Cloud computing and business
How will cloud computing change the way we work? Stephen Pritchard explores...
Avoiding the need for initial capital spending also came high up the agenda for Angus Tyler, chief technology officer (CTO) at Liberata, a business process outsourcing company. The firm uses Mimecast to manage its email in the cloud.
"From my experience of using Mimecast's service, I'd say that there are three key benefits of using cloud computing. Cloud services have very low entry costs, made possible by the removal of the need for upfront capital expenditure," he says.
"They can be deployed very rapidly - far quicker than pretty much any on-site solution and then there is the fact that cloud solutions, which are typically proven shared service deployments, carry minimal migration and ongoing risk for the buying organisation."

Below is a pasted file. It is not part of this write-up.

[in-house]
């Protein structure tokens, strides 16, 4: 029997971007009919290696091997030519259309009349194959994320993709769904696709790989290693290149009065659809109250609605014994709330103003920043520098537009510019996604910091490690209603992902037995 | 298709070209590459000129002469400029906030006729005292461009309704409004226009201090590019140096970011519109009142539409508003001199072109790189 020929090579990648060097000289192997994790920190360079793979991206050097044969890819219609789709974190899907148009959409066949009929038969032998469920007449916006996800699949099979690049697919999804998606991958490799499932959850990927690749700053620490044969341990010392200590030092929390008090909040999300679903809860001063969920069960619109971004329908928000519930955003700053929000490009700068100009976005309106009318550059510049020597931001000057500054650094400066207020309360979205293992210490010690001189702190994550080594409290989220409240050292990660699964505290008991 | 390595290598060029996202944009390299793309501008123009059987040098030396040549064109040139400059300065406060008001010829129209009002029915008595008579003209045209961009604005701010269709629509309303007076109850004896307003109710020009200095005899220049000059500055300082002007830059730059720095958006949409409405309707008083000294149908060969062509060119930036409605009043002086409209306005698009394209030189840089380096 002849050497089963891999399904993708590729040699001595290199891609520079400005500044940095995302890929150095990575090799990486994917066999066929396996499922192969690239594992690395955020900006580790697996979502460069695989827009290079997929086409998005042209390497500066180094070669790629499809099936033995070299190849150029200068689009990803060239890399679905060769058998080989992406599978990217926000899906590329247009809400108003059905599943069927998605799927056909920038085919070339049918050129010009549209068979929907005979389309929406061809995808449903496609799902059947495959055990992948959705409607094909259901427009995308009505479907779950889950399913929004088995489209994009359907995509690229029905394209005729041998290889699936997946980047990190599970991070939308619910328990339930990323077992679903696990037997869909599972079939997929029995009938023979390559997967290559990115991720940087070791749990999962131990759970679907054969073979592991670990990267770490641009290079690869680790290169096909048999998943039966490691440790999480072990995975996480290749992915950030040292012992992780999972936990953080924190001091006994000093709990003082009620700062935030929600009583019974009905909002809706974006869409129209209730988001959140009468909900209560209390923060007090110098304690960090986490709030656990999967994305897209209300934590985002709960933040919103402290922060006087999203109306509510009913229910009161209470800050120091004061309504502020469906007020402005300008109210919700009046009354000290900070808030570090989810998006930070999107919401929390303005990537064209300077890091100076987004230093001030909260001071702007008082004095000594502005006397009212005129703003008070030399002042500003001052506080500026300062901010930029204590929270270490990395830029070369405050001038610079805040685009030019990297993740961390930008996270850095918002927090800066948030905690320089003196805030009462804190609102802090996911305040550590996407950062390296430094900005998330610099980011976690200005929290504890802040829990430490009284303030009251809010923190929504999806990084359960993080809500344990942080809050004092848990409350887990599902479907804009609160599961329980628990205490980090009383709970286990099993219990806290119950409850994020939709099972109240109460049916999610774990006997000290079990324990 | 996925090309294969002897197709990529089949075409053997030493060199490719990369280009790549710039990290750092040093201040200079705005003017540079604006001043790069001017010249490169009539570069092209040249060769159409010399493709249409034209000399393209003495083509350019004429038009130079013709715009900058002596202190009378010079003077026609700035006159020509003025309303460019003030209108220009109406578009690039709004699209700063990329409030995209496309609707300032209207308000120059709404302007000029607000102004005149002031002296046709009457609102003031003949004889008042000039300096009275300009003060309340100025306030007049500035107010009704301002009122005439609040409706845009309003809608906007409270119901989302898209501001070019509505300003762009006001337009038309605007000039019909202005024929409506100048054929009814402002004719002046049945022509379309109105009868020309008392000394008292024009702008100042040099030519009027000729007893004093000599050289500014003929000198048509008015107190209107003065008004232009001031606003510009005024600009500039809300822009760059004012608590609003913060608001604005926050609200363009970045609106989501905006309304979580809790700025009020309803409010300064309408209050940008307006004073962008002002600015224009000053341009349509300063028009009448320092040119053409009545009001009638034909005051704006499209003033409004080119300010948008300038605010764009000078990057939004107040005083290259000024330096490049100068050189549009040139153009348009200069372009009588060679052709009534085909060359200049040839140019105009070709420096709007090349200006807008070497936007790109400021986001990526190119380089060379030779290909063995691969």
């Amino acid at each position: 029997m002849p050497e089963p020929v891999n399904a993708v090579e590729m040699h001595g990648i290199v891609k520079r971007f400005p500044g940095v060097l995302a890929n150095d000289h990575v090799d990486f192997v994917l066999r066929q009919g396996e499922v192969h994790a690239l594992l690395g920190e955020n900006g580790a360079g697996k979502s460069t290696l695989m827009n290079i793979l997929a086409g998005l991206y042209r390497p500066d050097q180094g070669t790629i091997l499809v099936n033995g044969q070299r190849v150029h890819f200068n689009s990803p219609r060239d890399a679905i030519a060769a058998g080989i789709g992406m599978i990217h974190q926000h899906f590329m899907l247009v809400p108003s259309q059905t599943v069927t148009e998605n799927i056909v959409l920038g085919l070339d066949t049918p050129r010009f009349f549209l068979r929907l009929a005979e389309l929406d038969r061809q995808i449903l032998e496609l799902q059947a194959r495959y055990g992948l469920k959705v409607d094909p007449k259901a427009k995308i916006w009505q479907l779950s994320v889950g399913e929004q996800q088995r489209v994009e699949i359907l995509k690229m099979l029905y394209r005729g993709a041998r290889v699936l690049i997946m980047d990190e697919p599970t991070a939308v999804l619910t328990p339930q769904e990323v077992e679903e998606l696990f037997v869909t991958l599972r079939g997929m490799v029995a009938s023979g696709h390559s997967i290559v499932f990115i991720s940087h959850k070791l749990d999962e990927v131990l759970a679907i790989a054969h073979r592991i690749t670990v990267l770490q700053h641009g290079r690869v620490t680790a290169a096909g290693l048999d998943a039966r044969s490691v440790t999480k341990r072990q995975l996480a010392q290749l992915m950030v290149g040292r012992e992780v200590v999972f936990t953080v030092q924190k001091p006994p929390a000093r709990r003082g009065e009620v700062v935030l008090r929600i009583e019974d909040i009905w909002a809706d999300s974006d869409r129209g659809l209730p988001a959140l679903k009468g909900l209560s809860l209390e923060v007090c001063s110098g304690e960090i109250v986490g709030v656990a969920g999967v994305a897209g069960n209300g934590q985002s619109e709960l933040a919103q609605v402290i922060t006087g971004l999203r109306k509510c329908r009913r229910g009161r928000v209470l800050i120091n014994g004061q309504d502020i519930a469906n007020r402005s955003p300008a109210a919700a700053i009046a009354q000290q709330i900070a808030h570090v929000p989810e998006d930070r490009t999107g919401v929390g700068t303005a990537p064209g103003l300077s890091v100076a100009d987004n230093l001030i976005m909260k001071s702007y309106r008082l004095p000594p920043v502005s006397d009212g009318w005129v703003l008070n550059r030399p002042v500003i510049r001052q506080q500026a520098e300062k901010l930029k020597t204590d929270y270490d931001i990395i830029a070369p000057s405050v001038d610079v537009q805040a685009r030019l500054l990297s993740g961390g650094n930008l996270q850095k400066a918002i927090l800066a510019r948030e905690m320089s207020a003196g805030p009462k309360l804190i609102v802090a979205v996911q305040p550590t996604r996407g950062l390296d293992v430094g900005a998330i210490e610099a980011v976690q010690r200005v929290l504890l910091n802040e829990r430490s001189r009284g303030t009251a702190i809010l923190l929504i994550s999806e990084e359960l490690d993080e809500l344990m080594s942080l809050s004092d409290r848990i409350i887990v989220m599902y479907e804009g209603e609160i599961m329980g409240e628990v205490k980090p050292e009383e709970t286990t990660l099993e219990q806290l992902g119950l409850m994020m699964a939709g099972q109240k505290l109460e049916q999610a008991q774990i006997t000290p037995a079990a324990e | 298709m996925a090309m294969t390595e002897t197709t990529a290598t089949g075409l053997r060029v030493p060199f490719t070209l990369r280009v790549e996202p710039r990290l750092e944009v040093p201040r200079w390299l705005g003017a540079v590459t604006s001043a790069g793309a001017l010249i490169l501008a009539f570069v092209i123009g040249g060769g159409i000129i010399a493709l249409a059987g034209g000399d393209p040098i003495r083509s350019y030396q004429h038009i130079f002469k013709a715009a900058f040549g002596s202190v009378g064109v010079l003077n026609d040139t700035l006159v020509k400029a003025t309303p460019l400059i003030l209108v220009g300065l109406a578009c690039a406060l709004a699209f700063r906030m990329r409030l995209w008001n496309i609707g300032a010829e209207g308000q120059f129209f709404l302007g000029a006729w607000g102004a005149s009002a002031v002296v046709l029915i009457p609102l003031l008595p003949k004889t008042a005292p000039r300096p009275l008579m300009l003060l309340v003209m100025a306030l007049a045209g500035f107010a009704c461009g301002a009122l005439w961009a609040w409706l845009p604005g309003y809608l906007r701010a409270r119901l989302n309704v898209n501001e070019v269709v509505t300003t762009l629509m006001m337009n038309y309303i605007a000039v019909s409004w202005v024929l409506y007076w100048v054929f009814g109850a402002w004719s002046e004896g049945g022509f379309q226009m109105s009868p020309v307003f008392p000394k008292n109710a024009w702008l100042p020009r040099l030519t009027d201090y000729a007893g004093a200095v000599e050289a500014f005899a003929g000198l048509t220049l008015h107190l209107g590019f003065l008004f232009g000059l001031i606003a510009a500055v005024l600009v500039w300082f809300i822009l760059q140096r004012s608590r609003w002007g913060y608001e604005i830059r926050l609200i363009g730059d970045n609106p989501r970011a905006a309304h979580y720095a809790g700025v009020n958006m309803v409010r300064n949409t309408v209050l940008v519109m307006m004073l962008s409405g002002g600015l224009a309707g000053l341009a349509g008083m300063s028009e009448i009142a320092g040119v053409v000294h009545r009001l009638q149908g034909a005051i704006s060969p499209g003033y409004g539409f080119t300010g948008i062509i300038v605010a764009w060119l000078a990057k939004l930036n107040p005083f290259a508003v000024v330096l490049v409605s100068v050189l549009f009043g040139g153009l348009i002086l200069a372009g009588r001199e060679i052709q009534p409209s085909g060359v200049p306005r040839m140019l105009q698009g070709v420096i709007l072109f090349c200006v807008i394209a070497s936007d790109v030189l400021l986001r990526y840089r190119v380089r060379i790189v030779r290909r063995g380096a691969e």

But none the less, for a business moving to the cloud has to be a considered choice, not a knee-jerk reaction, warns BT's Sutton.
"At the core, what are your drivers for doing this?" he asks. "Is it efficiency, flexibility, or innovation? Don't just react by moving to the cloud out of frustration [with the IT department]. Be really sure about what you are trying to solve."
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